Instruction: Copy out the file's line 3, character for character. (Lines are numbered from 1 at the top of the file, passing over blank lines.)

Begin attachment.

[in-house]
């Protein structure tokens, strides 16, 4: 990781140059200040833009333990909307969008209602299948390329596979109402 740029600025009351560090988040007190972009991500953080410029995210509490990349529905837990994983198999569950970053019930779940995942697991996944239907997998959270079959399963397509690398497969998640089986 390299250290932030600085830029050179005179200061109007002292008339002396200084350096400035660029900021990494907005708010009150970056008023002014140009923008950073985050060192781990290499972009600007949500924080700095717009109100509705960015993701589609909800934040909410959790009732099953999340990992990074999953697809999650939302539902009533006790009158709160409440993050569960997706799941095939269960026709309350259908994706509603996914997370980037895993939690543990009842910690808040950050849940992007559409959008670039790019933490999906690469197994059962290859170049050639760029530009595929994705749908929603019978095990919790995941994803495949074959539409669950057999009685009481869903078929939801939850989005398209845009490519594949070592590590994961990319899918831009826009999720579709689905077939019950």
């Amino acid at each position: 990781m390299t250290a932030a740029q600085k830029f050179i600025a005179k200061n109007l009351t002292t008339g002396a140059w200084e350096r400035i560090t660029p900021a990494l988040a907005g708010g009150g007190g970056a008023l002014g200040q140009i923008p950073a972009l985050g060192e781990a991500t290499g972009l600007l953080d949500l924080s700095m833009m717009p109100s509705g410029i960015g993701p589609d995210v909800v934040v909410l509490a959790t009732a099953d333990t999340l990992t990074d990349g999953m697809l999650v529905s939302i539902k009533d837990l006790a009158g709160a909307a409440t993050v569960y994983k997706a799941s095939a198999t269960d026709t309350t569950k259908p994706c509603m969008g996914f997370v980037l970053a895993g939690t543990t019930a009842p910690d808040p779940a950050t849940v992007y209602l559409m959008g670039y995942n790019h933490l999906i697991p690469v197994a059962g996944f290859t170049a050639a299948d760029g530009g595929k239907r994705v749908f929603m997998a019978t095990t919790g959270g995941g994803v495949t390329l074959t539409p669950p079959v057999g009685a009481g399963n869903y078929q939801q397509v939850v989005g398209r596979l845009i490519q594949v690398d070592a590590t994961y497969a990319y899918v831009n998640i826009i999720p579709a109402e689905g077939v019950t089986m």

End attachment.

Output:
């Amino acid at each position: 990781m390299t250290a932030a740029q600085k830029f050179i600025a005179k200061n109007l009351t002292t008339g002396a140059w200084e350096r400035i560090t660029p900021a990494l988040a907005g708010g009150g007190g970056a008023l002014g200040q140009i923008p950073a972009l985050g060192e781990a991500t290499g972009l600007l953080d949500l924080s700095m833009m717009p109100s509705g410029i960015g993701p589609d995210v909800v934040v909410l509490a959790t009732a099953d333990t999340l990992t990074d990349g999953m697809l999650v529905s939302i539902k009533d837990l006790a009158g709160a909307a409440t993050v569960y994983k997706a799941s095939a198999t269960d026709t309350t569950k259908p994706c509603m969008g996914f997370v980037l970053a895993g939690t543990t019930a009842p910690d808040p779940a950050t849940v992007y209602l559409m959008g670039y995942n790019h933490l999906i697991p690469v197994a059962g996944f290859t170049a050639a299948d760029g530009g595929k239907r994705v749908f929603m997998a019978t095990t919790g959270g995941g994803v495949t390329l074959t539409p669950p079959v057999g009685a009481g399963n869903y078929q939801q397509v939850v989005g398209r596979l845009i490519q594949v690398d070592a590590t994961y497969a990319y899918v831009n998640i826009i999720p579709a109402e689905g077939v019950t089986m």